Similarly then, the Magic have gone from giving up just 10.7 second-chance points per game (the best mark in the league) before the trade deadline to 13.8 second-chance points per game (18th in the league).
These are still fairly small sample sizes. But it is not an encouraging sign for the Magic. Their defense is the key to their success and aside from forcing turnovers to create easy baskets, the priority has to be on rebounding to finish possessions.
“That’s probably one of the main focuses,” Chuma Okeke said after the team’s practice Tuesday. “We can have good defensive possessions and we can have good rotations, but if we don’t finish it off with a rebound, that’s just a waste. In this league, if you give teams second-chance points and multiple opportunities to score, they’re going to capitalize off of that. We’ve just got to rebound as a group.”
It might be a bit reductive to say that losing Vucevic is the reason for this decrease.
Vucevic has long been a stellar defensive rebounder. His 28.9-percent defensive rebound rate led the team and had the top mark among players averaging 30 minutes per game. He grabbed 4.5 contested rebounds per game.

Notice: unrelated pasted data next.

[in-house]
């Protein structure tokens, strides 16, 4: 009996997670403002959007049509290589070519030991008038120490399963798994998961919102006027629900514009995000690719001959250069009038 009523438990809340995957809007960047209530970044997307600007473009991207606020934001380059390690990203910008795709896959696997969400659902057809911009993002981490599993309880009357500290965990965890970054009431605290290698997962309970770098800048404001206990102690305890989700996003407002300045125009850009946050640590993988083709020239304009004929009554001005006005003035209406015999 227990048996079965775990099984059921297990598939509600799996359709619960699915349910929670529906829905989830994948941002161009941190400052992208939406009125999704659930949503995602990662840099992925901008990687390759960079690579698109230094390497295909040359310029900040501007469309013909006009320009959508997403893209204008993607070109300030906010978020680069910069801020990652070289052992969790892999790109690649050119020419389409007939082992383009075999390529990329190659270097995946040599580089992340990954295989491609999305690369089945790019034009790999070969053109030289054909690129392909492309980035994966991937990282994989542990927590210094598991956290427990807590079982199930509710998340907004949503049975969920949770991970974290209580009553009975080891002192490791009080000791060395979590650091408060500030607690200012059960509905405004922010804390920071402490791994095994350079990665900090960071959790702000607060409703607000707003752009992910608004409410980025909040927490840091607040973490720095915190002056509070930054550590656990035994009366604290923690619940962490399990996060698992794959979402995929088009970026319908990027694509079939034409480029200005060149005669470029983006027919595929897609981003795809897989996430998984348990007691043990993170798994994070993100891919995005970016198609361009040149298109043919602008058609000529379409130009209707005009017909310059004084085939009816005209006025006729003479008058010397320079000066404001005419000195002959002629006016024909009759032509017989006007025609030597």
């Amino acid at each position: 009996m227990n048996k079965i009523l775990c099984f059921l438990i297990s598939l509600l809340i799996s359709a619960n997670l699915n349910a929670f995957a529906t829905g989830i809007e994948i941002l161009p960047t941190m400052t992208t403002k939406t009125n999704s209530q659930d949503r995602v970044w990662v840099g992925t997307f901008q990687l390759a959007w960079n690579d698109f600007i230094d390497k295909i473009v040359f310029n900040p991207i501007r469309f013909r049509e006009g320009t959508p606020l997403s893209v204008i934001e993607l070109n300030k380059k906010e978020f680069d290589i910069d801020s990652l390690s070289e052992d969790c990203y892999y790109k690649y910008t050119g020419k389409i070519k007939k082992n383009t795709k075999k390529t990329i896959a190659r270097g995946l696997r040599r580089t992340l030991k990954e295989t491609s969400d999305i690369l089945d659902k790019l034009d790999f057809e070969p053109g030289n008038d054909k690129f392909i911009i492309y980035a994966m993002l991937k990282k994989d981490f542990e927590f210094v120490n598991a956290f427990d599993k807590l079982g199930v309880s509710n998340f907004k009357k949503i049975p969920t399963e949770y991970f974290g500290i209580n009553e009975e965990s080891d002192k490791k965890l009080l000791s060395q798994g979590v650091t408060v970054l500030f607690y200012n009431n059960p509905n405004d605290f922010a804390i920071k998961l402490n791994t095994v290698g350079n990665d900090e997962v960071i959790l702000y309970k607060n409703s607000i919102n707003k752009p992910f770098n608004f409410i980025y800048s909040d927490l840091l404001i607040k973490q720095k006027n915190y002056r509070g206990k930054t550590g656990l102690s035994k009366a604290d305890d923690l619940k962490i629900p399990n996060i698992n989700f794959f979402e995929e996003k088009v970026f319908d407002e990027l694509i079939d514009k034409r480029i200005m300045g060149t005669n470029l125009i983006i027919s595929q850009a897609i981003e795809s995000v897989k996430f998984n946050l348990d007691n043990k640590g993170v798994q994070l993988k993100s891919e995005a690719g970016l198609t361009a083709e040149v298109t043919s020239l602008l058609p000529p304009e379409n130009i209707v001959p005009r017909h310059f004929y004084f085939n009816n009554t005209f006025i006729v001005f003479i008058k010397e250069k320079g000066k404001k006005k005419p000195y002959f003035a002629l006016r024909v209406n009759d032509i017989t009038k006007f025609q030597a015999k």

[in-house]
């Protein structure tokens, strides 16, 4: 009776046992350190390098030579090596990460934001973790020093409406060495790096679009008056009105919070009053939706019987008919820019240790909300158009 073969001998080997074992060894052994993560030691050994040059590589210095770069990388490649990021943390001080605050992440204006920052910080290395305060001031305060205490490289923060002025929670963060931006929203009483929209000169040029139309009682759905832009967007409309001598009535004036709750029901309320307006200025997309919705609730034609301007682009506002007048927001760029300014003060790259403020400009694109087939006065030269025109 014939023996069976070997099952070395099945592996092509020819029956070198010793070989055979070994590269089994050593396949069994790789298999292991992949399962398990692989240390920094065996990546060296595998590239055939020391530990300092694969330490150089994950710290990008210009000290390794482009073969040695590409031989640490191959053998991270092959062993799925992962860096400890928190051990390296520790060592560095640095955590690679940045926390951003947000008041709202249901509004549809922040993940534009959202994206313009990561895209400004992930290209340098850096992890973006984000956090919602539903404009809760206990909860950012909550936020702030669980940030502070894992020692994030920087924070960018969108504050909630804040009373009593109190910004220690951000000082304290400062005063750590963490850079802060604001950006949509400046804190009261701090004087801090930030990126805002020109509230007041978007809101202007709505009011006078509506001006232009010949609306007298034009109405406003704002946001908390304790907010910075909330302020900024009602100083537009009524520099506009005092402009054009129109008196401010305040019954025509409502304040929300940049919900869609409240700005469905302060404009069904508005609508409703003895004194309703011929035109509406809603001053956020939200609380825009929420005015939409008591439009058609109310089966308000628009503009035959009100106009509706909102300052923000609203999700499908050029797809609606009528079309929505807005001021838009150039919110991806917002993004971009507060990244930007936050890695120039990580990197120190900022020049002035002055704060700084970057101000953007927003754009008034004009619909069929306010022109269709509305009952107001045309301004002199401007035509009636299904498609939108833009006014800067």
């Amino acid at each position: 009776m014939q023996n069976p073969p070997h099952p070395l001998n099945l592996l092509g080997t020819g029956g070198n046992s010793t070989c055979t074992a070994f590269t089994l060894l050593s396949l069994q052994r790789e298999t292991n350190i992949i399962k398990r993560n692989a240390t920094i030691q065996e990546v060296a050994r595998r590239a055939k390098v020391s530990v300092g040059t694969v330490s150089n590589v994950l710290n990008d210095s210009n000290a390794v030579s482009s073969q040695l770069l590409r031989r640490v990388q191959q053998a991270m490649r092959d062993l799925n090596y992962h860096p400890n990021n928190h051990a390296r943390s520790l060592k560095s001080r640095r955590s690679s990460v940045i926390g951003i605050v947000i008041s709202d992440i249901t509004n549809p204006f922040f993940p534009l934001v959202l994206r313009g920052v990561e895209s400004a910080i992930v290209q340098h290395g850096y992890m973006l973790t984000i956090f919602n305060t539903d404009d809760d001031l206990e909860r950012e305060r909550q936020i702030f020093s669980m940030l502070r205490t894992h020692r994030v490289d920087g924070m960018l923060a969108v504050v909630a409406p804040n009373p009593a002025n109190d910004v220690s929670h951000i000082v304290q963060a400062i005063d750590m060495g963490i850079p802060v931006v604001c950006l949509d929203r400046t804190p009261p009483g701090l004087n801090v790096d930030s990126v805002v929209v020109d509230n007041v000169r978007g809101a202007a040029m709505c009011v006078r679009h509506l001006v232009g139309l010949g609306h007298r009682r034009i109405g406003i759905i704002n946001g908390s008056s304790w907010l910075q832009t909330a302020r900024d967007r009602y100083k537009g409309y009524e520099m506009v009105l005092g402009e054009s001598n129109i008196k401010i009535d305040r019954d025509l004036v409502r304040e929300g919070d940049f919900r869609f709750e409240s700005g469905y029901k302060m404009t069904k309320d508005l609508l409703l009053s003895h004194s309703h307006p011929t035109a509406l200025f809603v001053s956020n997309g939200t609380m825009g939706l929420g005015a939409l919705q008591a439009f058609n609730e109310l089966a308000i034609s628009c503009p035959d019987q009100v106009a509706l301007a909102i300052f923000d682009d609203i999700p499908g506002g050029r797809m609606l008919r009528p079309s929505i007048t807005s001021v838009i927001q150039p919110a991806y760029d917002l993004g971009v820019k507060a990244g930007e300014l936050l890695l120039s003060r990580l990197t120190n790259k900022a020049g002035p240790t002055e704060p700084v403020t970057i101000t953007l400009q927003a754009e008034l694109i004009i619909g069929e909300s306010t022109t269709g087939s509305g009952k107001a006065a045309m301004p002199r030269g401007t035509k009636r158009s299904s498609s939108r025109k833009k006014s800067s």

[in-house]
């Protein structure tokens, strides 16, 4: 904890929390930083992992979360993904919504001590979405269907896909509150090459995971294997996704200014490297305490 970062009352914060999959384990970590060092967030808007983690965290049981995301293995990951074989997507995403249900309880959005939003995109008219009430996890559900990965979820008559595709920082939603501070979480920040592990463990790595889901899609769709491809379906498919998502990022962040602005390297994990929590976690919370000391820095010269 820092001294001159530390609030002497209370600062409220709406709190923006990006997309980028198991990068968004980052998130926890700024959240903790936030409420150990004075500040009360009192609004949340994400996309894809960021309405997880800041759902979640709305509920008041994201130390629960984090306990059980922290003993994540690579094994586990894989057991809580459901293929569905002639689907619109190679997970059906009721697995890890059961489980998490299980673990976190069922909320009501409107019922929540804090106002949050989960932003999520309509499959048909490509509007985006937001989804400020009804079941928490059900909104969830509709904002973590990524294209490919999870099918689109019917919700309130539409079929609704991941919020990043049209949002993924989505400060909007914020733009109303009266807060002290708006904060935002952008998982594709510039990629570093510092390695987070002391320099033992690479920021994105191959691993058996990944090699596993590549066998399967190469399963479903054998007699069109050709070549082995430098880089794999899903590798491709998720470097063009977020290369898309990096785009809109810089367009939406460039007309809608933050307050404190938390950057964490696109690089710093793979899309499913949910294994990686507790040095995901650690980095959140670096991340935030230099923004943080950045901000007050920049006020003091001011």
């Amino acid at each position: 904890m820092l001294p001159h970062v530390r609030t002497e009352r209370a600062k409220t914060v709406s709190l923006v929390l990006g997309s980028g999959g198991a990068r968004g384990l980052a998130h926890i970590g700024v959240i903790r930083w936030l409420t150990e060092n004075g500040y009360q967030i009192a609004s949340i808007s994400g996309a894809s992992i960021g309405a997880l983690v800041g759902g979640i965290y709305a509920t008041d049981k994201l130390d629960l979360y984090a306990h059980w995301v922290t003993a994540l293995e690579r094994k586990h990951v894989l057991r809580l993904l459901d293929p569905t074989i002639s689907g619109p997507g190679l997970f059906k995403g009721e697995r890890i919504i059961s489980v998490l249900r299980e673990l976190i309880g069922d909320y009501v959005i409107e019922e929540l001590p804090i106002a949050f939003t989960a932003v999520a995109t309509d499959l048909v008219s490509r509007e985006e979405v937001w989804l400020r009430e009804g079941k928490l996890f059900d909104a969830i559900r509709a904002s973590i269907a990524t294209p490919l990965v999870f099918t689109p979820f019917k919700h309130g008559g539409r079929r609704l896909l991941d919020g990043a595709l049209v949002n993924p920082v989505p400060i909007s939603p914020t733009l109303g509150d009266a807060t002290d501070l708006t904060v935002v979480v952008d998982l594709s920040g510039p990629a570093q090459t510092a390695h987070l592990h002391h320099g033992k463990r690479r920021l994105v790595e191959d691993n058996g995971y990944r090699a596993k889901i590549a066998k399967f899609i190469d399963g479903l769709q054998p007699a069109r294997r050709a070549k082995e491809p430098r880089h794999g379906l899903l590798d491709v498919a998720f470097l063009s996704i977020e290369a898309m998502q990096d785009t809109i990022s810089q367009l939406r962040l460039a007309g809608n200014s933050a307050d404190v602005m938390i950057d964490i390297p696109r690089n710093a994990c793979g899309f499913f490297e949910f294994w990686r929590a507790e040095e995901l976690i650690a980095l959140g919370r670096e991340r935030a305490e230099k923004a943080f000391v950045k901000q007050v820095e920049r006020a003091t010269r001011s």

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Aaron Gordon was not too far behind. He posted a 17.3-percent defensive rebound rate (trailing only Nikola Vucevic, Al-Farouq Aminu and Mohamed Bamba by that metric) and grabbed 2.4 contested rebounds per game, according to data from Second Spectrum.
What should be clear is the Magic traded away some of their very best rebounders at the deadline, leaving a huge hole that has not quite been filled by the team’s incoming players or returning players filling in bigger roles.
The numbers are clearly down. And the individual rebounding numbers are a good place to start.
Wendell Carter is posting a 21.8-percent defensive rebound rate. That is the best mark on the team since the trade deadline but far from the solid play Vucevic gave on the glass.
Carter is not known as a great rebounder to this point in his career. His 22.0-percent defensive rebound rate for the entire season is the best mark of his career.
His raw numbers are good — he is averaging 9.4 rebounds per game and 12.3 rebounds per 36 minutes since joining the Magic are certainly trending in the right direction for this team. He grabs 4.8 contested rebounds per game suggesting he can be a more dominant rebounding figure.